Glasgow is identified as the area in which Islamophobia is getting worse, specifically on the streets and in schools where 65% of respondents have experience verbal abuse. In a quote from a respondent “more recently, we have to think twice before going out alone or going out after dark or going to certain areas in Glasgow. When people have nothing to lose then they don’t care if they get arrested for violence against someone they perceive as being from the Islamic faith”.

Mosques and Islamic centres are also reported as being attacked more frequently. According to the report the surprising fact was that attacks were increasing and occurring in more rural areas, where the Muslim communities are smaller. For example, the vandalism on the Elgin mosque in May 2019.

The gendered nature of Islamophobia is also observed in the inquiry, with the negative and disproportionate impact it has on women. According to findings “Muslim women are more likely to encounter Islamophobia than men: 56% survey responses say that women are at most risk, and 58% of Glasgow residents think that women are at greater risk of experiencing Islamophobia”. Respondents report experiencing Islamophobia specifically because they wear a hijab. The gendering of reporting incidents of Islamophobia is also considered in the report where “men are more likely to report physical assault and damage to buildings/property, while women report incidents that occur at college”. However, of all those who experience direct Islamophobia only 22% report to the police. According to the report, those who experience Islamophobia in the workplace / places of education say that their complain was not taken seriously, or dismissed.

Focusing on non reported incidents , 58% of the men and 41% of the women, declared that they are not incline to report, especially in the young generation. They provided the following reasons to explain their silence: lack of confidence in the police and justice system, institutional racism in the police, lack of evidence, scale or knowledge, frequency of events and fear of reprisal.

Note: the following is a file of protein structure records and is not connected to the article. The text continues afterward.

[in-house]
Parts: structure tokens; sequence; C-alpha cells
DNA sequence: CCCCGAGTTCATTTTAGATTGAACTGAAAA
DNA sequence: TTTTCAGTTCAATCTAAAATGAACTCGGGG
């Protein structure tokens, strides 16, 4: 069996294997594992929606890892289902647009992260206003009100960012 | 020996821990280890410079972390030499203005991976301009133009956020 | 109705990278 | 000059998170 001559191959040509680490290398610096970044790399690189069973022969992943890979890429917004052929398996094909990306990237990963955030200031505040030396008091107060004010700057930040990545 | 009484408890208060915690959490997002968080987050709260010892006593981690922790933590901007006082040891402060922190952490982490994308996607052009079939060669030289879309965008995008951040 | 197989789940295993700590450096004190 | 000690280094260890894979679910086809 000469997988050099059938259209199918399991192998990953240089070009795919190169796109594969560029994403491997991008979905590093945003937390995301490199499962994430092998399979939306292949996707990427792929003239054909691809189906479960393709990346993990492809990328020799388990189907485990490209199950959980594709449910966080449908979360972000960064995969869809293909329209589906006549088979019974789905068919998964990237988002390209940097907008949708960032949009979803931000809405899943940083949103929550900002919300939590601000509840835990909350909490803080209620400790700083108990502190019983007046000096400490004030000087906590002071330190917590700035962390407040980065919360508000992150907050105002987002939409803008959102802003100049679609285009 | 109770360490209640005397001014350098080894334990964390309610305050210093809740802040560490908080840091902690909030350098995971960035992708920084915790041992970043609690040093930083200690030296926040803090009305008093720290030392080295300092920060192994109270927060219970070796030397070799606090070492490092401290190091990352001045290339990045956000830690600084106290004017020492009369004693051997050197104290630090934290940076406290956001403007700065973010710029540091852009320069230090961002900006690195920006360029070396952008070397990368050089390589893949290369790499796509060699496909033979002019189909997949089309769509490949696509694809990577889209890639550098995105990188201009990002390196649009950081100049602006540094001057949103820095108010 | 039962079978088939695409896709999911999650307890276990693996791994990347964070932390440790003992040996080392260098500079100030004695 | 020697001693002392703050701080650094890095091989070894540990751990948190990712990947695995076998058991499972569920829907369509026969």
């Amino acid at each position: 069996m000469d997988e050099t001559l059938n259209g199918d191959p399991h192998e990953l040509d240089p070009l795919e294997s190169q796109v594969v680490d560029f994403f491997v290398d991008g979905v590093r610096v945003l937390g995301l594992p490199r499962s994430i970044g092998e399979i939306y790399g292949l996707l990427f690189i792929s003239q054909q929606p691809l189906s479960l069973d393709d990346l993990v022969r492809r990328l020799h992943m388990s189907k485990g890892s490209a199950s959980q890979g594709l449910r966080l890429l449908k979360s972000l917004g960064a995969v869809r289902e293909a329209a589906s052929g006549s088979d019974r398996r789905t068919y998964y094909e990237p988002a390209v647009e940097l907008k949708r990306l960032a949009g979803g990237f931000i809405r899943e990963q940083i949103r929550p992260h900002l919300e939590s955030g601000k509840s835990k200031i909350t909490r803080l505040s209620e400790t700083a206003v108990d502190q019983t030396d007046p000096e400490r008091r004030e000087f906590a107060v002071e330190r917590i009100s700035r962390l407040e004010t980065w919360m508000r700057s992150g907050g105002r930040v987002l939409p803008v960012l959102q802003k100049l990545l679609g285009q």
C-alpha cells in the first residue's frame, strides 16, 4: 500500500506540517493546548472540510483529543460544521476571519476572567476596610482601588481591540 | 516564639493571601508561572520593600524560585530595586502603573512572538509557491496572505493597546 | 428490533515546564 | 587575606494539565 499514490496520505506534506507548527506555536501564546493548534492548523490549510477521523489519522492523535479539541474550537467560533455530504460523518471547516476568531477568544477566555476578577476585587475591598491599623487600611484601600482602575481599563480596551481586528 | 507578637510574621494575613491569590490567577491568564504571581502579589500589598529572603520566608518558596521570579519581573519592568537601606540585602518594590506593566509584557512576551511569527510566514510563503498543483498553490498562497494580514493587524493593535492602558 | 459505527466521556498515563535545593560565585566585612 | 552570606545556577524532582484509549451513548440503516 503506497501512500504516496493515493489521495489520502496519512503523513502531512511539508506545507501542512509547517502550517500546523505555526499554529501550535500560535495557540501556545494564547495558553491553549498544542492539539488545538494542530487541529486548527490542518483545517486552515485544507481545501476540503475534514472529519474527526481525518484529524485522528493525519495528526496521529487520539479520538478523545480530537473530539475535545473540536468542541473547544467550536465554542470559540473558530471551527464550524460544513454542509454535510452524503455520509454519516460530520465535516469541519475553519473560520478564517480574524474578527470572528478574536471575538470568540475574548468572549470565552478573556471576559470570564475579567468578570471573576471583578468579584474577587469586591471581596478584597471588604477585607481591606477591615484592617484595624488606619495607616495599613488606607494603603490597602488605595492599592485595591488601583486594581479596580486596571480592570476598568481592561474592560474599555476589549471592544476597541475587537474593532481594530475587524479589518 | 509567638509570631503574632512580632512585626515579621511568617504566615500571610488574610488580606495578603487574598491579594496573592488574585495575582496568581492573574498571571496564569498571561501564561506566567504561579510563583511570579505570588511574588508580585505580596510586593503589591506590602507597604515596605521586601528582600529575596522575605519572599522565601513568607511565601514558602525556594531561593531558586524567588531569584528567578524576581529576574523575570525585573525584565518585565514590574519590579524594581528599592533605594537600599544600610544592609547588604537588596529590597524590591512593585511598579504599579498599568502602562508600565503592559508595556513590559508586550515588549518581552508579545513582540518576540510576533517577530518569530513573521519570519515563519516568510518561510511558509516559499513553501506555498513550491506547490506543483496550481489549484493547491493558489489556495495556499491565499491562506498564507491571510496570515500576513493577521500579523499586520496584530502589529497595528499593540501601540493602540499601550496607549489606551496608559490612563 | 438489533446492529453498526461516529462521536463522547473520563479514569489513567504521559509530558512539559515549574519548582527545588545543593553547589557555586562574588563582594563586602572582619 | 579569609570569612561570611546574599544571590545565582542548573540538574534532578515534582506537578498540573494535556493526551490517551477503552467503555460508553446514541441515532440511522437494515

The inquiry also identified three key factors enabling Islamophobia in Scotland: 1) Scottish politics, politicians and elections, far-right politicians and Brexit, 2) military intervention abroad and problematic counter-terrorism policies, alongside terrorist incidents, 3) poverty and austerity. Findings related to factor one show that “Islamophobia tends to intensify before and during election campaigns”, where the problem starts in parliament due to the presence of right-wing politicians whom comments or actions are not questioned. Brexit was also considered a factor here. Not only did “several participants connect Brexit with anti-Muslim British nationalism and xenophobia but it was also associated with “wider language, actions and policies of those politicians who fuel and legitimise Islamophobia“, with specific reference made to Prime Minister Boris Johnson and Nigel Farage. The second element refers to military interventions and counter-terrorism policies which are perceived as stigmatising especially through news coverage of terrorist incidents. The respondents especially in the younger generations, describe how they experience Islamophobia at school or on the journey to/from school. More broadly, 93% of the Muslim respondents consider that the print media promotes Islamophobia, by reinforcing stereotypes of Muslim men and women. 84% of the respondents also argued that social media contribute to the increase in Islamophobia. The final factor focuses on poverty and austerity. Here, respondents report that they “feel that Islamophobia is increasing since Muslims are a convenient scapegoat for broader and economic problems“. This, they argue, is because by focussing on policies such as immigration and terrorism, which puts Muslims under the spotlight, politicians are able to deflect attention away from economic inequalities.